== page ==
Read an Excerpt
How to Use This Book
Ideas, as much as instruction, are the currency of good cookbooks. I hope reading my recipes will get you excited about cooking steak. Use the book to gather ideas about how to put together a menu on your own. That means combining the steaks and side dishes in a way that appeals to you. The same goes for choosing the cuts of meat for a recipe. I hope you'll explore unfamiliar cuts and try some of the things I suggest for putting a plate together, but I realize many people already have strong ideas about what they like.
Please don't meticulously measure every little item I call for. Who measures chopped herbs? I don't. I've given the quantities, because there are people who like to know exactly what the recipe calls for. Writing "1 shallot, chopped" is simply too general for many people's comfort. Okay. After all, a large shallot can produce 4 tablespoons while a small one can be barely 2 tablespoons. But would it matter a great deal if you ended up putting in 2 or 4 tablespoons? The sauce would certainly taste a little different, but it wouldn't be bad in either case. So if you tend to measure and worry, the quantities are here. But I hope you'll at least consider using your own good sense. Rather than awkwardly stuffing 2 tablespoons of cilantro into a measuring spoon, just chop up what looks to be about that much and be done with it.
In my recipes I generally call for 8 ounces of meat per person. This is a loose guide; your steaks will always be a little over or under that amount. Plenty of thick-cut steaks weigh in at 12 ounces each. Don't worry. However much you buy, there will be people who eat more than that 8 ounces (big, hungry adults and teenagers), and others who consume a lot less. To my mind, half a pound of meat is about right--but then, I love steak and I also like to have leftovers for steak tacos the next day.
If you're concerned about the increasingly high price of buying top-quality sustainably raised steak as well as about the ethics of eating meat, given how much energy and fuel goes into producing each pound of meat, consider cutting the portion size in half while doubling one or both of the side dishes. This is a way of thinking of the steak as equal in importance to the side dishes. Eating a little less really great meat is a smart approach to ethical consumption. Rather than buying 2 pounds of cheap supermarket sirloin, splurge on 1 pound of locally raised porterhouse or, if you can find it, a pound of grass-fed, dry-aged sirloin. Take the time to make a sauce and savor every bite.
Matching the Steak to the Recipe
Almost every recipe in this book can be made with any of the steaks listed below. If that isn't the case, I'll make note of it. Just because a recipe is called Porterhouse with Black Mexican Chocolate Sauce doesn't mean you can't use strip steak. Sure, if you're cutting up meat for fajitas or doing a wok stir-fry, it doesn't make sense to buy an expensive bone-in rib steak. Even if you did, the meat would be excellent after you cut it off the bone. Some cuts are leaner, some are thinner, and some have more flavor than others. I make it clear what my favorites are--your tastes may tend in another direction. Use what you like.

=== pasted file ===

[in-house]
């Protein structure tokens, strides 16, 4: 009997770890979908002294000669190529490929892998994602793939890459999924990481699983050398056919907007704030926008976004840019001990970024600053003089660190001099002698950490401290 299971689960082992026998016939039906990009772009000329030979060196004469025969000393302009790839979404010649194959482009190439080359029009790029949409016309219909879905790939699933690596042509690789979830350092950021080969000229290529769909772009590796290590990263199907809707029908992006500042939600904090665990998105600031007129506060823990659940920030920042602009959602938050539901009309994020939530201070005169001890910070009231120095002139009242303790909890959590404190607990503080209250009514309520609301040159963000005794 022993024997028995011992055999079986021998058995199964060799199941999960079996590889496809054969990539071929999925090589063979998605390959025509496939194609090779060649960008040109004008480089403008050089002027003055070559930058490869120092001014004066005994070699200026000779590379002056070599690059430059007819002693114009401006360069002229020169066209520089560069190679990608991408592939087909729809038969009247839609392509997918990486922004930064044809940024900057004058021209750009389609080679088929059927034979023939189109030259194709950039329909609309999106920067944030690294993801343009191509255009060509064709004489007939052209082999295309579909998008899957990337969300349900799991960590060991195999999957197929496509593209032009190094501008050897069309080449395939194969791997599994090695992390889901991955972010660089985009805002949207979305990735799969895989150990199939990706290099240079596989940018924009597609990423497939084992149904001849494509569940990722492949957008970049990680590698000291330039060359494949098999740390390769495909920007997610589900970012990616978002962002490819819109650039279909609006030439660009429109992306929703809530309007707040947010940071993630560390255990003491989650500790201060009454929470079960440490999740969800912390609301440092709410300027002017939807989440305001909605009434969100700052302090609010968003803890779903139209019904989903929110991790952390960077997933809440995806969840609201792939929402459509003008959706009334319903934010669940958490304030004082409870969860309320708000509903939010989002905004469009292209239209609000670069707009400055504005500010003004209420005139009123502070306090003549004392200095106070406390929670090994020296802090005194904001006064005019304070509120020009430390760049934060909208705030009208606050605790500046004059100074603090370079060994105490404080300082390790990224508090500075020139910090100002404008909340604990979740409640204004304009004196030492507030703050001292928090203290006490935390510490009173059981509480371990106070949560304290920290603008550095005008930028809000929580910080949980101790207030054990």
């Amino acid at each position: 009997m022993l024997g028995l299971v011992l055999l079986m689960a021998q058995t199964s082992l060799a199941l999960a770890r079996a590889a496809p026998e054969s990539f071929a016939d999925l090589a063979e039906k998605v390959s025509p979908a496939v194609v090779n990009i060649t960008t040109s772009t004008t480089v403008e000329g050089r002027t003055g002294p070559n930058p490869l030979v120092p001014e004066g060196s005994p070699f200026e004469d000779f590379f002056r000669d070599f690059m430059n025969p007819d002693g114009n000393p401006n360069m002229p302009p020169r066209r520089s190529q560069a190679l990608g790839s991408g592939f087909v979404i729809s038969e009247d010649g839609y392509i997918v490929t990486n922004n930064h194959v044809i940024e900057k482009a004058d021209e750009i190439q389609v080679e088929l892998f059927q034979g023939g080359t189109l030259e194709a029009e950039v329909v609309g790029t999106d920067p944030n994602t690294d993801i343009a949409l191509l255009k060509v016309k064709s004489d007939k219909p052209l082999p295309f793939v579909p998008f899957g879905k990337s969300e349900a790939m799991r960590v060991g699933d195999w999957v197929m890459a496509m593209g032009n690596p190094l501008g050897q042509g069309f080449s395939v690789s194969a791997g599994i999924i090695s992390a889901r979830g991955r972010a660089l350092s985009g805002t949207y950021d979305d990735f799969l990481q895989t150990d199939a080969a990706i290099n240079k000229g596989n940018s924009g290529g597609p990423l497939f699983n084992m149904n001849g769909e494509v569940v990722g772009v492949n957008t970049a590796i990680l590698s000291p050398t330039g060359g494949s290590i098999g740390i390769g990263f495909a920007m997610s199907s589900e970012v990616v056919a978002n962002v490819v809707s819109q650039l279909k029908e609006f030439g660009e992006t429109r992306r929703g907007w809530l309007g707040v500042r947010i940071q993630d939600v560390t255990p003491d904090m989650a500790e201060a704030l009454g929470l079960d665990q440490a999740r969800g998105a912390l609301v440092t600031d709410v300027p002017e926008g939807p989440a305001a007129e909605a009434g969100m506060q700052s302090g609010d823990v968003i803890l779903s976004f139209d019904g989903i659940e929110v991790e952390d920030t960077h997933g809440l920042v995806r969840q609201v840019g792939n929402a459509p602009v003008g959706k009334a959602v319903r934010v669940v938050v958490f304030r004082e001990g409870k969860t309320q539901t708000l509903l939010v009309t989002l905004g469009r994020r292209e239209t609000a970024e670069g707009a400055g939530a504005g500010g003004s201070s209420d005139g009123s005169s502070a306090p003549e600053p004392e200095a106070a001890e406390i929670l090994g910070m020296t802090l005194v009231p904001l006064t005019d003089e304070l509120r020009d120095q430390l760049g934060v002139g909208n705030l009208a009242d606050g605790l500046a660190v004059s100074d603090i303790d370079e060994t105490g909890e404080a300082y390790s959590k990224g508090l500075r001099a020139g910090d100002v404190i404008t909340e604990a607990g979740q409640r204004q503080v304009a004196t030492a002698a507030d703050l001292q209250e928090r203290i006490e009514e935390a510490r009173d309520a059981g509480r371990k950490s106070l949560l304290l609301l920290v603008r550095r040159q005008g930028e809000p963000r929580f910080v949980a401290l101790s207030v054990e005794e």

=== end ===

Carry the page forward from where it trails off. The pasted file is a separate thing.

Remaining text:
Know Your Cuts
It's hard not to be stumped by the endless litany of names that butchers, grocers, and cookbooks use for the same cuts of meat. We're a big country, with regional distinctions, and while a strip steak is sometimes just a strip steak, it's not always. Sometimes it's a shell steak, or an ambassador steak, or something else again.
Stepping back a bit, it helps to understand that American butchers (and the USDA) uniformly divide the cow's anatomy into eight regions. These are the primal cuts, and they matter; if you remember the names of the key primal cuts, they can guide you through the maze of marketing and gimmicks that show up in the butcher case. Usually, there is some indication of the primal cut on that package somewhere. You've probably heard the names or seen them on packages of steak or ground beef: short loin, sirloin, rib, round, chuck, flank, plate, and shank and brisket. You don't need to remember all this; just remember that the best steaks, and the most expensive steaks, are cut from the cow's loin or rib section. They include the T-bone, strip steak, porterhouse, rib eye, rib steak, and filet. If you remember these names, along with the hidden greats--skirt steak, hangar steak, flank steak, and flat iron steak--you'll have it just about covered. Where's the ubiquitous sirloin? I left it for last because, while sirloin can be very good, most people already know about it. I find the range of cuts from the sirloin tricky. If you're buying top sirloin at the supermarket, it can be wan, lean, and flavorless, while grass-fed sirloin ranges from very good to a little tough. So while you will find sirloin called for in the recipes here, be aware that you need to hunt around a little to find worthy steaks from this part of the cow.
SKIRT STEAK: The star of my steak universe, this beats pretty much any cut for flavor and ease of cooking. Skirt steak is characterized by its long shape and open, grainy texture. It's a terrific steak favored by many great chefs, and it's always a bargain. Trim any sinew or fine membrane that the butcher has not removed. Remember to keep it rare--it gets tough if you overcook it. Always slice skirt steak against the grain, creating long, thin strips. It looks different but tastes better than most of the steaks you're used to. Skirt steak is also known as Philadelphia steak, churrasco, and fajita meat.